Trade effects of customs reform: evidence from Albania
Ana Margarida Fernandes,
Russell Henry Hillberry,
Alejandra Mendoza Alcantara,
Ana Margarida Fernandes,
Russell Henry Hillberry and
Alejandra Mendoza Alcantara
Authors registered in the RePEc Author Service: Russell Hillberry and
Ana Margarida Fernandes
No 7210, Policy Research Working Paper Series from The World Bank
Despite enormous academic interest in international trade costs and keen policy interest in efforts to mitigate them, so far there is very little hard evidence on the impacts of trade facilitation efforts. This paper exploits a dramatic reduction in the rate of physical inspections by Albanian customs to estimate the effects of fewer inspection-related delays on the level and composition of imports. In this setting, the paper finds evidence that the expected median number of days spent in Albanian customs falls by 7 percent when the probability that a shipment is inspected falls from 50 percent or more to under 50 percent. In turn, this reduction in time produces a 7 percent increase in import value. The paper finds evidence that the reforms favored imports from preferential trading partners, especially the European Union. There are also reform-induced changes in the composition of trade, including increases in average quantities and unit prices, the number of shipments, and the number of importing firms per product-country pair and the number of countries per firm-product pair. A back-of-the-envelope calculation suggests that the estimate of 7 percent import growth along an intensive margin is roughly consistent with a 0.36 percentage point reduction in average tariff equivalent trade costs. Applying this figure to the value of Albania's non-oil imports produces a reform-induced trade cost savings estimate of approximately US$12 million in 2012.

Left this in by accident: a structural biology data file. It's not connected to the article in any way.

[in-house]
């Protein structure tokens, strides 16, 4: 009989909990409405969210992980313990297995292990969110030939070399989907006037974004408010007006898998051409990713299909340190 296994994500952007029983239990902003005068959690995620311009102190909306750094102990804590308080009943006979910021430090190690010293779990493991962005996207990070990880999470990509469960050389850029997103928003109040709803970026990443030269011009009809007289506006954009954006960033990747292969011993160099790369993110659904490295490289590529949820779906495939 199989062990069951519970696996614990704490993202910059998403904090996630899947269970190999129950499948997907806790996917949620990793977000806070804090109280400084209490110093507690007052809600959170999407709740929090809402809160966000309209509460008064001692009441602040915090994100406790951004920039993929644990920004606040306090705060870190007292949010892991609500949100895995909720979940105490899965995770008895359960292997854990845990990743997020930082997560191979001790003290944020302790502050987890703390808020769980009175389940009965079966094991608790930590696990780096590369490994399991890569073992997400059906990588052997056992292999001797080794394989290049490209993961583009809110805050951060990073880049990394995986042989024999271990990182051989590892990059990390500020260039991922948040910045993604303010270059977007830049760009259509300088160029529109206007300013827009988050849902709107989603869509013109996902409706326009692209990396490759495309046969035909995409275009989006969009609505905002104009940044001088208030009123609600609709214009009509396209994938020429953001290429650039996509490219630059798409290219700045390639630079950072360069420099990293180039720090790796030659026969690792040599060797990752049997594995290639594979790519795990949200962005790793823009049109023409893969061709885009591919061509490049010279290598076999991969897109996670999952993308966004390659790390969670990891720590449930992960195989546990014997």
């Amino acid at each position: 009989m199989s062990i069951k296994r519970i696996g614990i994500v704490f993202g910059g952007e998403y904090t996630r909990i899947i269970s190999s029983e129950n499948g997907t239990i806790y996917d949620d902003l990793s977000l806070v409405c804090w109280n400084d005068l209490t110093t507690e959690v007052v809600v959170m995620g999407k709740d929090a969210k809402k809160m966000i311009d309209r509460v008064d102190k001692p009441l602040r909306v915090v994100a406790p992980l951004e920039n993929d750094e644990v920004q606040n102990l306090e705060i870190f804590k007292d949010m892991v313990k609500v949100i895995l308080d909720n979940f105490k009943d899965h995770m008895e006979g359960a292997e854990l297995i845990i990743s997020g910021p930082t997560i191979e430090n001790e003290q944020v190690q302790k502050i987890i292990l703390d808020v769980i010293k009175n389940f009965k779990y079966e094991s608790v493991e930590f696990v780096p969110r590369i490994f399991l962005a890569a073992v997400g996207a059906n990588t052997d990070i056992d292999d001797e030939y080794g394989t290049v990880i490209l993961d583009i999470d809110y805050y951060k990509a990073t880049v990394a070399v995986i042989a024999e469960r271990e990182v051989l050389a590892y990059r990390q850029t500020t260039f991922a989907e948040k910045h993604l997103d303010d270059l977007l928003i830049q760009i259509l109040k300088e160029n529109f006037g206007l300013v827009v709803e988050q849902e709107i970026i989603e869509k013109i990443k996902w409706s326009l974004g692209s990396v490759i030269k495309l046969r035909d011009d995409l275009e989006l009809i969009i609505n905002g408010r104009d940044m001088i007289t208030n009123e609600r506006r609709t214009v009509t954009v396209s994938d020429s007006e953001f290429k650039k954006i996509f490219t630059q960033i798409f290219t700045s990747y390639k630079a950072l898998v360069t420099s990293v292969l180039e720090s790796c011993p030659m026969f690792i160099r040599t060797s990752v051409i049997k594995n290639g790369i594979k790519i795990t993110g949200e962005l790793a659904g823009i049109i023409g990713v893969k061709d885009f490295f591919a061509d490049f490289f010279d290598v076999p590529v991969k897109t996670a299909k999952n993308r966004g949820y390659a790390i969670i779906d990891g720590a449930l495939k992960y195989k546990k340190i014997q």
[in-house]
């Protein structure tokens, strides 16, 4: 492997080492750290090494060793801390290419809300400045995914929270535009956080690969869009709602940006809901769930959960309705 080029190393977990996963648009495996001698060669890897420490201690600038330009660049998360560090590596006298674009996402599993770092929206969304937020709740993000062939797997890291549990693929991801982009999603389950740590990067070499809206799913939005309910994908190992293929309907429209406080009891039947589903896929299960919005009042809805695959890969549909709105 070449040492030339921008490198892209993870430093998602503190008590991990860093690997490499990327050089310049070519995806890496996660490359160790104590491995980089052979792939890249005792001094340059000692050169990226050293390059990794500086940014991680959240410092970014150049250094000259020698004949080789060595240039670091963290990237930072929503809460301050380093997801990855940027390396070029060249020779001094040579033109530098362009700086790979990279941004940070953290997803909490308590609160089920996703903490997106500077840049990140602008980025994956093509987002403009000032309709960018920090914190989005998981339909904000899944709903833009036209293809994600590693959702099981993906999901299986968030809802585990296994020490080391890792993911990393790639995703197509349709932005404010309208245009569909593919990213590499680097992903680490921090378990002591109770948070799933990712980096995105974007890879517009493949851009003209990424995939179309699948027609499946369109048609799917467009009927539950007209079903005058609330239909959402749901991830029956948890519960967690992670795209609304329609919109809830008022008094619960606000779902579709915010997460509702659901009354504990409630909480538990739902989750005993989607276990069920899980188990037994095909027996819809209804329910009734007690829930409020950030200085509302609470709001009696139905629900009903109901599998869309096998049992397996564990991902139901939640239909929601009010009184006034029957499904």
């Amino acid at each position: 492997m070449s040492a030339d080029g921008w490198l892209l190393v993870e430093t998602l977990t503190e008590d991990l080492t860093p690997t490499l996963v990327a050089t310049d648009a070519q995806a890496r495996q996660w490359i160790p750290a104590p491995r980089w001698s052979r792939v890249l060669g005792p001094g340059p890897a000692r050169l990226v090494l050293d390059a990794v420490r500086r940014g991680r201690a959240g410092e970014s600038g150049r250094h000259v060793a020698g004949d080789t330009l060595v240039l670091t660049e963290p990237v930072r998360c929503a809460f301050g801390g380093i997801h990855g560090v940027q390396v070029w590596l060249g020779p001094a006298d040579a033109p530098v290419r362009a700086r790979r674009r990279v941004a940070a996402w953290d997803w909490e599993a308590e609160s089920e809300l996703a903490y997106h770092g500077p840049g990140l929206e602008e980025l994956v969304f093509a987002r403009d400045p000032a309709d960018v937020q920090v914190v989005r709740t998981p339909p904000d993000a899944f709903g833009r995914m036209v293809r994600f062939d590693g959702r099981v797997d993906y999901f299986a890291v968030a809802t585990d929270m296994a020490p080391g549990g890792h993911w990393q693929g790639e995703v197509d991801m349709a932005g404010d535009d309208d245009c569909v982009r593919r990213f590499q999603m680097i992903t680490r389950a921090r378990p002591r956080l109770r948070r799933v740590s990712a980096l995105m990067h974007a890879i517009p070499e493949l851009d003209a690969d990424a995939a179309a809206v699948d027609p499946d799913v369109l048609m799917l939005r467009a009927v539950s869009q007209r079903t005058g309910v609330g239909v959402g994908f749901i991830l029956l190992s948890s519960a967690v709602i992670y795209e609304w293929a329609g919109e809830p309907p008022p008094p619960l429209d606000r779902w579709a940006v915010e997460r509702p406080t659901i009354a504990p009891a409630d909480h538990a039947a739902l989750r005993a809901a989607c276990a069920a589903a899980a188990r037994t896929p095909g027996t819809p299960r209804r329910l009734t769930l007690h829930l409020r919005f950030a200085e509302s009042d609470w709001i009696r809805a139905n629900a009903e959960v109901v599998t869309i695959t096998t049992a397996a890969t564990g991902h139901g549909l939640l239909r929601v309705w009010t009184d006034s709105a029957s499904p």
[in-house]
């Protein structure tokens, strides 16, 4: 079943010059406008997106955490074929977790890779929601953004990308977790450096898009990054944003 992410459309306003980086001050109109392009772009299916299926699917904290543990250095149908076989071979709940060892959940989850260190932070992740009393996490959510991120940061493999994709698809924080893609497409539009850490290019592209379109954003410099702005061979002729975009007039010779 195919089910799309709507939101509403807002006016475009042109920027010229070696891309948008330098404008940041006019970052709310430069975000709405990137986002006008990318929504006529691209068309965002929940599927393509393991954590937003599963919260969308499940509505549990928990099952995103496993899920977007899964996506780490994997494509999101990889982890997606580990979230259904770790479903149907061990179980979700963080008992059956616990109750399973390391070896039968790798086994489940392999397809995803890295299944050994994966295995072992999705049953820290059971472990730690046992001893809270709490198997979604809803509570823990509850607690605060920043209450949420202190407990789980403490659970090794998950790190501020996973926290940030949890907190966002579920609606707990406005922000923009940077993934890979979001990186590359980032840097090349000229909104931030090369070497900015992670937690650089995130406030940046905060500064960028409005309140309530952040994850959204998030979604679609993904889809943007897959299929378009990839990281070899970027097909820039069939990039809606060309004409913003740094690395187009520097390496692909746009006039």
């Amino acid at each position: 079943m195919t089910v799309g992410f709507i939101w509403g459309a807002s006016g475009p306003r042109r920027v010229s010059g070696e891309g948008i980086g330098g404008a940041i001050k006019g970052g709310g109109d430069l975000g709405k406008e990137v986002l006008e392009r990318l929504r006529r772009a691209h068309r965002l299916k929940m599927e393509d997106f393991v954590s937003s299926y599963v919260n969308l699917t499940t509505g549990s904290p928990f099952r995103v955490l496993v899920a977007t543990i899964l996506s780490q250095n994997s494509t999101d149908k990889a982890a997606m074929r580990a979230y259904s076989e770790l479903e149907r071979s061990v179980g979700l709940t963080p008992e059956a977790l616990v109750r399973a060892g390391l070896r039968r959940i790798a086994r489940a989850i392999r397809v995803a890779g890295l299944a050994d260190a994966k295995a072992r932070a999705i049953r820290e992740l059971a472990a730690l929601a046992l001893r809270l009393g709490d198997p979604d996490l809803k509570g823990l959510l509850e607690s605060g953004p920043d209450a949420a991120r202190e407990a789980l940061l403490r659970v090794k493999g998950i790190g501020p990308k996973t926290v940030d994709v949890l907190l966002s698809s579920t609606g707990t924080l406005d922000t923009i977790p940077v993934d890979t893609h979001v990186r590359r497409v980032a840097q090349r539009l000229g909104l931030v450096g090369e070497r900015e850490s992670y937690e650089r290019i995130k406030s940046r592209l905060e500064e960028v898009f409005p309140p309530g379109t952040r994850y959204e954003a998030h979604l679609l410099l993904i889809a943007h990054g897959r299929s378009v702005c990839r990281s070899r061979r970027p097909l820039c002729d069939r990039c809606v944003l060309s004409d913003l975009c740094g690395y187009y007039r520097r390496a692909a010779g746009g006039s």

Keywords: International Trade and Trade Rules; Trade Facilitation; Rules of Origin; Trade Policy; Trade and Multilateral Issues; Trade and Services (search for similar items in EconPapers)
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